Dark Chocolate Good for Diabetics?
The millions of diabetics all over the world are probably hoping for a resounding YES to this question! Recent studies showing evidence that cocoa and dark chocolate may have health benefits have been featured in the news, much to the excitement of avid chocolate lovers.
It is proposed that dark chocolate is “healthy” due to its high concentration of polyphenols and flavonoids such as catechins and procyanadins. These substances are also found in green tea and red wine, which were once thought of to be unhealthy but have now gained popularity for their role in decreasing risk for some lifestyle related diseases such as diabetes and heart disease.
A study by Davide Grassi et al at the University of L’Aquila in Italy compared the effects of adding 100 grams of dark chocolate or 90 grams of white chocolate to the diets of 15 healthy Italians (American Journal of Clinical Nutrition, March 2005). Dark chocolate is rich in flavonoids due to its high cocoa content whereas white chocolate, which does not contain cocoa, has no flavonoids. The subjects took dark chocolate for 15 days, then one week of no chocolate, and then white chocolate for another 15 days.
Grassi’s research showed a decrease in both fasting glucose and insulin levels, improved insulin resistance and higher insulin sensitivity after the dark chocolate phase. White chocolate did not produce the same healthy effect. Furthermore, the systolic blood pressure was significantly lower after eating dark chocolate, with no effect after eating white chocolate.
Dr. Makoto Tomaru et al did a study on mice fed with cocoa “liquor” rich in flavonols (Nutrition, April 2007). The blood levels of glucose decreased substantially in the obese diabetic mice that were fed flavonol-supplemented diets. The higher the dose of flavonols, the more effect on lowering of blood sugar. The researchers claimed, “To our knowledge, this is the first study to report that flavonols can prevent aggravation of type 2 diabetes.” They hypothesized that it was the antioxidant effect of flavonols that reduced insulin resistance in mice, thereby lowering their blood glucose levels. Before you get all excited over this “evidence-based” news, there are some things that have to be, pointed out.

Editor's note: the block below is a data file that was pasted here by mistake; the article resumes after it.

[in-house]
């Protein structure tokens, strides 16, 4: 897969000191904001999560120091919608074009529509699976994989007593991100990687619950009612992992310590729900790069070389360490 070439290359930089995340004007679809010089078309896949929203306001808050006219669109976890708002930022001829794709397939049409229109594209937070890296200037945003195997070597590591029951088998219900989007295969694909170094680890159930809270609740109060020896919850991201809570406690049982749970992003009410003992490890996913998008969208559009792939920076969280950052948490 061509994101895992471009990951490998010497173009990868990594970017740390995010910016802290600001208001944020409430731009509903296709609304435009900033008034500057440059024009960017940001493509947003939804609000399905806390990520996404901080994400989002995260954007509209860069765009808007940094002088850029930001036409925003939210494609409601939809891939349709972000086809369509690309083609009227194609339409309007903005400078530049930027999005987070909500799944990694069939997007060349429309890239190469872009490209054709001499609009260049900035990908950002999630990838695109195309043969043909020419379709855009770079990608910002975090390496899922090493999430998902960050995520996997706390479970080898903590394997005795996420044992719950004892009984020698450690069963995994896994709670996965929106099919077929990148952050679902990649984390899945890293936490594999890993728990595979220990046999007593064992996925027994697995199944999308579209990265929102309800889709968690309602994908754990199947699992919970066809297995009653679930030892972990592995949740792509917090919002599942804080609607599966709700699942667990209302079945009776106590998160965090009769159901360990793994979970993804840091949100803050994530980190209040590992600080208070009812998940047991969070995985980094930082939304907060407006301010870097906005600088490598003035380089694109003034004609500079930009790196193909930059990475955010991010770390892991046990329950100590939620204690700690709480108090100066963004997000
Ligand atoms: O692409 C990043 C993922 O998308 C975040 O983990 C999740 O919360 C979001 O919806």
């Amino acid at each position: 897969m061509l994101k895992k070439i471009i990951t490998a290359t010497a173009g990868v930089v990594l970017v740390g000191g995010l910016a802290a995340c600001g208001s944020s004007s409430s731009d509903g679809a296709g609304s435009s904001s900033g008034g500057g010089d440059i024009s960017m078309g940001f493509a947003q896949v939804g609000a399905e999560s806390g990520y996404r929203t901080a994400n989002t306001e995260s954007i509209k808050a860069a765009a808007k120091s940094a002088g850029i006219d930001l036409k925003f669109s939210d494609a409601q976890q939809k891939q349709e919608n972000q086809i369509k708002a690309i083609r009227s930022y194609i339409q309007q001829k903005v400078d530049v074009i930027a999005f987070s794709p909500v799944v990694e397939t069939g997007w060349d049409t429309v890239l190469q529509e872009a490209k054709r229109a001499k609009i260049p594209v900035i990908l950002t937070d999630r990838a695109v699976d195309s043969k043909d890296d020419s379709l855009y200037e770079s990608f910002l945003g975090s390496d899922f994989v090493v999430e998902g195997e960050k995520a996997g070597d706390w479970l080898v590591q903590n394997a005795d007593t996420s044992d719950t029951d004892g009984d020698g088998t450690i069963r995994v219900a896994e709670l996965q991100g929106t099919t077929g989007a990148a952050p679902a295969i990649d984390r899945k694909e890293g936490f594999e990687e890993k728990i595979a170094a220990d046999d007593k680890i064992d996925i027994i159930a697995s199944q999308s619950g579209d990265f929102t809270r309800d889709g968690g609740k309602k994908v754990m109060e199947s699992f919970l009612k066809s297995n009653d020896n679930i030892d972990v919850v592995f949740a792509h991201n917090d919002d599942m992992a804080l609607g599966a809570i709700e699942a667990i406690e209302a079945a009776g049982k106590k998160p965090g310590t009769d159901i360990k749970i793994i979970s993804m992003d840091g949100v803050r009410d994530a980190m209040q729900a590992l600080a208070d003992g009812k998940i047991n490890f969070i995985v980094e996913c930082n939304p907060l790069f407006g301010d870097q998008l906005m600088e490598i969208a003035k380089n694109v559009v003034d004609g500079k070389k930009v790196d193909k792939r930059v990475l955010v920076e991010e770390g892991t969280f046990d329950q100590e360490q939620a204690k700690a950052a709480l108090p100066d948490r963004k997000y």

First, the study by Grassi et al was conducted on a small group of healthy, non-diabetic subjects. The one by Tomaru showed improvement in diabetics…mice, not men. More research is needed, on a bigger group of human subjects (preferably diabetics) and over a longer period of time, to confirm the findings. It may be too early to recommend that diabetics take dark chocolate daily until more research is conducted.
Second, more dark chocolate equals more calories! To achieve the same effects as in Grassi’s study, you’d have to take 100 grams of dark chocolate for at least 15 days… an additional 460 to 530 calories per day! So in your effort to improve sugar levels and insulin sensitivity, you may end up gaining weight, which may even worsen the diabetes! You will need to cut back on other calories in your diet to make room for your dark chocolate.
Third, the researchers are uncertain of the mechanism of action ofdark chocolate in improving blood pressure and diabetes. Perhaps it’s the effect on nitric oxide (which helps control blood flow), or the high chromium content of cocoa (which affects insulin function), or the high amount of flavonoids (which have antioxidant properties). Thus, we still don’t know if it’s really dark chocolate that’s good for you or any food that contains these beneficial ingredients.
The bottom line is, with the positive research findings above, I am not saying that you should have a smorgasbord of dark chocolate! Diabetics can eat dark chocolate like everyone else… in moderation.
The next time you have a chocolate craving, go for semi-sweet dark chocolate. Avoid chocolate products made with ‘artificial chocolate flavoring’, hydrogenated fats, syrupy fillings (high sugar), and milk chocolate (higher fat). It is still best to consult with your doctor before adding dark chocolate to your’daily regimen. Regular blood sugar and blood pressure monitoring plus lab tests are important to determine how it affects you.
In the end, it still boils down to the triad of health: balanced diet, regular exercise, and lifestyle modifications.
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